Hydrological Extreme Risks and Management in sub-Saharan Africa: bridging the gap between historical data and future climate scenarios
Eligibility: UK/EU/International graduates with the required entry requirements
Funding details: Bursary plus tuition fees (UK/EU/International)
Duration: Full-time – between three and three and a half years fixed term
Application deadline: 17th January 2020
Interview dates: Will be confirmed to shortlisted candidates
Start date: May 2020
For queries contact: firstname.lastname@example.org
Sub-Saharan Africa has experienced important changes in seasonal rainfall distributions, extreme events and hydrological regimes over the last 20 years, which have a major impact on communities. As anthropogenic climate change increasingly manifests, the prospect of shifts in water resources and variability, underscores the need for better understanding of the drivers of hydrological variability (rainfall-land-runoff interactions), especially extreme events, and their predictability to improving the risk management system at short- and long-term.
This project first proposes to characterize the drivers of variability in hydrological extremes (flood and drought) in West and southern Africa using historical records, and to analyse how those conditions could have been better managed based on participatory analysis with communities and numerical modelling. Secondly, this project proposes to evaluate how state-of-the-art regional climate models perform in reproducing climate conditions associated with hydrological extremes, before to quantify how probable those conditions are likely to be in the future.
By bridging the gap between historical data and future projections, this project ultimately aims at providing data on hydrological risks in sub-Saharan Africa, and at facilitating the communication with the application community in translating scientific knowledge into manageable risk management tools.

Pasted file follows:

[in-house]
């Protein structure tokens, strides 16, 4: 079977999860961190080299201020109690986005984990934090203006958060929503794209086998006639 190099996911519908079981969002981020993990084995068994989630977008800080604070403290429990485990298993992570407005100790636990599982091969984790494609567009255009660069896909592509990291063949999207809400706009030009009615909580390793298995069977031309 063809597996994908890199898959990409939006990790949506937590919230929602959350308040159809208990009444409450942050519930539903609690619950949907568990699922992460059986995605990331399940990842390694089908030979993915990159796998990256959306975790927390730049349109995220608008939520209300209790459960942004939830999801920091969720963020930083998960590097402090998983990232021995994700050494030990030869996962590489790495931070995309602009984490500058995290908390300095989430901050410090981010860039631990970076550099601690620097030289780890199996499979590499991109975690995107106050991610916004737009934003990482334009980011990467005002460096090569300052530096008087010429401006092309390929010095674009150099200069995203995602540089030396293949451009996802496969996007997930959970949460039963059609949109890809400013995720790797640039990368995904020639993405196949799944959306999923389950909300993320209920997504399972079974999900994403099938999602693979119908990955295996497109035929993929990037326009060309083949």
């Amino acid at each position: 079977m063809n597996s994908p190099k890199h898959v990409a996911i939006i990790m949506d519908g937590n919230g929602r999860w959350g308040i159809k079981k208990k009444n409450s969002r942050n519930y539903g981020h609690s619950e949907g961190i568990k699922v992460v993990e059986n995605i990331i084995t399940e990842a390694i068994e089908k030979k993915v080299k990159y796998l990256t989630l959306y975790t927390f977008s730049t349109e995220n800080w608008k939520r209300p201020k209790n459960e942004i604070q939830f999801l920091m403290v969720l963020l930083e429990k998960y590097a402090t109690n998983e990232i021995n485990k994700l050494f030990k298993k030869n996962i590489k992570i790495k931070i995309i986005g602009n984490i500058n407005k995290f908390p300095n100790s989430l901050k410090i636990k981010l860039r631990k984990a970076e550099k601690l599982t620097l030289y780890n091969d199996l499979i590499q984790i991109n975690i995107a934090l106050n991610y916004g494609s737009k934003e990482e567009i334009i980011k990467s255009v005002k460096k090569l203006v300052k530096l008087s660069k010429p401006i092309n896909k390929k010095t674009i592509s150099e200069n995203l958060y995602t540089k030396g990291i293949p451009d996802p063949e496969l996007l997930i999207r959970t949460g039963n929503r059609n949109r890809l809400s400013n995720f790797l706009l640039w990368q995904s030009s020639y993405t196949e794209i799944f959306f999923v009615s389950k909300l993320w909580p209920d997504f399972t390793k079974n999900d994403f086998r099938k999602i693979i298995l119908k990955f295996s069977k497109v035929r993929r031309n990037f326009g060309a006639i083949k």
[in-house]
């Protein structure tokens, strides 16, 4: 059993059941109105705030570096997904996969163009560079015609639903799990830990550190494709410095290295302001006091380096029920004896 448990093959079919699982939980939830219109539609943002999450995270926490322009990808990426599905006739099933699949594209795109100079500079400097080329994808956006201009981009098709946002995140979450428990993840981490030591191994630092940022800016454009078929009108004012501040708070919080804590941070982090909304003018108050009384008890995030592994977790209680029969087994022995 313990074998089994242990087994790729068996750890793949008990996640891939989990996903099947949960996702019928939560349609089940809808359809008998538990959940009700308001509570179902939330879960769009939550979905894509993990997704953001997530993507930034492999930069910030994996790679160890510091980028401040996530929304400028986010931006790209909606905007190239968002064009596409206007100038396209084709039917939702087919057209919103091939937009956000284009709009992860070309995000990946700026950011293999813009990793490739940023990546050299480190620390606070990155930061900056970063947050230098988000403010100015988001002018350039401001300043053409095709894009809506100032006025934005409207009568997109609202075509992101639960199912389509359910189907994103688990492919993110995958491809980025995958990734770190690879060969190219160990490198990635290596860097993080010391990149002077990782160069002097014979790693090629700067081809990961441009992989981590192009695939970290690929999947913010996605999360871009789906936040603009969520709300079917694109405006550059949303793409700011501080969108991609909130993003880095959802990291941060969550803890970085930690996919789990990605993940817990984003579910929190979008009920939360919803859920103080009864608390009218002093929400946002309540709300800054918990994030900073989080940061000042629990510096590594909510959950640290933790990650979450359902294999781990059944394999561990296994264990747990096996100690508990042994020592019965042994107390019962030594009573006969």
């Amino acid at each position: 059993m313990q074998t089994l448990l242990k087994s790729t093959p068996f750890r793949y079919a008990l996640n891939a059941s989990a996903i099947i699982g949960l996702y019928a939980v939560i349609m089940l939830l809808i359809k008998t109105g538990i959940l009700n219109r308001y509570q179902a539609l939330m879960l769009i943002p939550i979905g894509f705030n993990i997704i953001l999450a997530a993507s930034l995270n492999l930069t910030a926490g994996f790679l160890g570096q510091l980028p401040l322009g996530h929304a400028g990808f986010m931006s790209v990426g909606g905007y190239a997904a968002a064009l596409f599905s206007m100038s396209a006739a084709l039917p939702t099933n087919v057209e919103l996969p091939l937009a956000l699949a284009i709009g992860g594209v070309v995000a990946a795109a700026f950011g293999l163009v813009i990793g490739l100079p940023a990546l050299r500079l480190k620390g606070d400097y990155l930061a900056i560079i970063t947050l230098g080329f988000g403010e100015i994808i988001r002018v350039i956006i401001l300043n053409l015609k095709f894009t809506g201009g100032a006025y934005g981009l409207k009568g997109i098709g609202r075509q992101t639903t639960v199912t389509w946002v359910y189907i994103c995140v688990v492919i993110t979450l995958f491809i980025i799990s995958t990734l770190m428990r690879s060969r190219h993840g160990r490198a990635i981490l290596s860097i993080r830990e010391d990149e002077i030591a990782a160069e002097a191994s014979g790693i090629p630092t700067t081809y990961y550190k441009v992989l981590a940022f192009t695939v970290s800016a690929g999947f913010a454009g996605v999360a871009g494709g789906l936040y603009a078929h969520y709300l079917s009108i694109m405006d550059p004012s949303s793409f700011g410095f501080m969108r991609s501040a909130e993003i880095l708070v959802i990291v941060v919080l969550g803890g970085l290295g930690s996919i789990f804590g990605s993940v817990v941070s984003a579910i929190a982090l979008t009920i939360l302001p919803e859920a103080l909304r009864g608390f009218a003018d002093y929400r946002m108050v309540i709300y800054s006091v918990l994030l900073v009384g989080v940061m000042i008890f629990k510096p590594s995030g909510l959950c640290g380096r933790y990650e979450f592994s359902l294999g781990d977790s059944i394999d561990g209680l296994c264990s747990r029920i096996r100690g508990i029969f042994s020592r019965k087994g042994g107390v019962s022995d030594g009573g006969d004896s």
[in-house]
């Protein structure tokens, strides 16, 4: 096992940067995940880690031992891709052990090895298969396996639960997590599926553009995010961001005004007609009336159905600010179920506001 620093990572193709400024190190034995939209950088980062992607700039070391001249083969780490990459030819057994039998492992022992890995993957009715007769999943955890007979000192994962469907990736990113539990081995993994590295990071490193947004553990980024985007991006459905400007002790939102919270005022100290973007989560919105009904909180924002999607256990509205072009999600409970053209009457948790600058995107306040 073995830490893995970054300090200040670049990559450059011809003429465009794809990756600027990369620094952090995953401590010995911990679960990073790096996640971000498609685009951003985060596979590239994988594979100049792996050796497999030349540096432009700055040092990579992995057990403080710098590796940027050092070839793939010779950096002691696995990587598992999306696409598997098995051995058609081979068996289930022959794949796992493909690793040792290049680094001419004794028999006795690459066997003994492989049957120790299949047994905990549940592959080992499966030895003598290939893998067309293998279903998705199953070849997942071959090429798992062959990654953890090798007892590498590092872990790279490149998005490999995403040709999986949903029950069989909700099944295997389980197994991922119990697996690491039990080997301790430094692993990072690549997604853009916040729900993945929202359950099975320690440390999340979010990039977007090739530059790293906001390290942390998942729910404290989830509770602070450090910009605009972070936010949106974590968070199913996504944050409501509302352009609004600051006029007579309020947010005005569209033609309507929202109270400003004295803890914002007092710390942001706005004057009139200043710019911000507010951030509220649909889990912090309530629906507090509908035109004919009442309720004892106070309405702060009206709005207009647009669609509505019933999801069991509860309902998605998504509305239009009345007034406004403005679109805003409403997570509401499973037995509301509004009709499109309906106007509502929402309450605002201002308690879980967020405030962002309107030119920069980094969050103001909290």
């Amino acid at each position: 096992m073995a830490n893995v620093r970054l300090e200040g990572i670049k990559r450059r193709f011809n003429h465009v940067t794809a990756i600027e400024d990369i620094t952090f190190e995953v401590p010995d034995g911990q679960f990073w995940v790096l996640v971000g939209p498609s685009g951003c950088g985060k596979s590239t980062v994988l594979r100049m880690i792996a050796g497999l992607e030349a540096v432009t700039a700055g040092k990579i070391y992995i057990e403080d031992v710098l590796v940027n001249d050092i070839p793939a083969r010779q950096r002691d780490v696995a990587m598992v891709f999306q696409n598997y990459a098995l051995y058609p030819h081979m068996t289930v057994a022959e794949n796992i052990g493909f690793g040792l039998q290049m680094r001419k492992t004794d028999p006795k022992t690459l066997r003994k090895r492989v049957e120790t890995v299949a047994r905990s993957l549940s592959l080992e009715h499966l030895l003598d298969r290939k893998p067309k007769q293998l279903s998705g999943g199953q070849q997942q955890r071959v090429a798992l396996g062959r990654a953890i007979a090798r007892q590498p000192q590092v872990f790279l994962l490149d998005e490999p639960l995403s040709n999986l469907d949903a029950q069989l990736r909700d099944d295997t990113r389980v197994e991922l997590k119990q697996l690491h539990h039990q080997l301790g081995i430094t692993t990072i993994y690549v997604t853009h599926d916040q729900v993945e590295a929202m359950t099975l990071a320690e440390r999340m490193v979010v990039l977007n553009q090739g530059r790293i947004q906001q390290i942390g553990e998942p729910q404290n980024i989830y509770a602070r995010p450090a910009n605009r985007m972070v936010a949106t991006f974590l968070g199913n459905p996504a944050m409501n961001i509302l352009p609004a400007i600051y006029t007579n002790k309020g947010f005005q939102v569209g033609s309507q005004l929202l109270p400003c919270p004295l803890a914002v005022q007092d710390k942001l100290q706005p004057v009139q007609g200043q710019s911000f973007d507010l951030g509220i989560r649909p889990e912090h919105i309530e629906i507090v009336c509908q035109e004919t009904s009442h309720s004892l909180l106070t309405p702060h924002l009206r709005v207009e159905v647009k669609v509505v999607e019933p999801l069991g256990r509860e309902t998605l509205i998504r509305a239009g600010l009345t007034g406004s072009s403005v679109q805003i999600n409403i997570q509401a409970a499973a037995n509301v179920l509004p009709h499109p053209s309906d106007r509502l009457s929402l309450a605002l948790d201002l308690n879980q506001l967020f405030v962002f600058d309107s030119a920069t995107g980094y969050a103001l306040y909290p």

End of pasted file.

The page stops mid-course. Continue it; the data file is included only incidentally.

Full studentship which includes tuition fees and living expenses for a doctoral candidate over 3.5 years.
Stipend rates set by UKRI with an annual projected average increase of 1.25% per year.
Basic research costs (e.g. equipment) are covered by Centre for Agroecology Water and Resilience. The successful candidate will receive an additional allowance of £500 per annum for professional expenses.
Coventry University has been the UK’s top modern university for seven consecutive years (Guardian University Guide 2013-2019) and holds a number of other prestigious accolades. Established in 2014 through substantial university investment, the Centre for Agroecology, Water & Resilience (CAWR) is rapidly building a global reputation for transdisciplinary research into processes of resilience in social-ecological systems. Among its key lines of research is work focusing on modelling of water and food systems, aided by high performance computing facilities.
Training and Development
The successful candidate will receive comprehensive research training including technical, personal and professional skills.
All researchers at Coventry University (from PhD to Professor) are part of the Doctoral College and Centre for Research Capability and Development, which provides support with high-quality training and career development activities.
- A minimum of a 2:1 first degree in a relevant discipline/subject area with a minimum 60% mark in the project element or equivalent with a minimum 60% overall module average
- The potential to engage in innovative research and to complete the PhD within a 3.5 years
- A minimum of English language proficiency (IELTS overall minimum score of 7.0 with a minimum of 6.5 in each component)
- Masters degree in a science-based subject area (Hydrological and/or climate sciences).
- Knowledge of West and/or southern African hydrology
- Knowledge of climate change and variability.
- Capacity for critical and independent thinking.
- Experience of hydrological and/or climate modelling
- Experience of working with climate model output.
- Experience of scientific programming.
- Experience of working with large data sets.
- Willingness to engage with the wider CAWR research community.
How to apply
To find out more about the project please contact Dr Bastien Dieppois.
All applications require full supporting documentation, a covering letter, plus a 2000-word supporting statement showing how the applicant’s expertise and interests are relevant to the project.Apply to Coventry University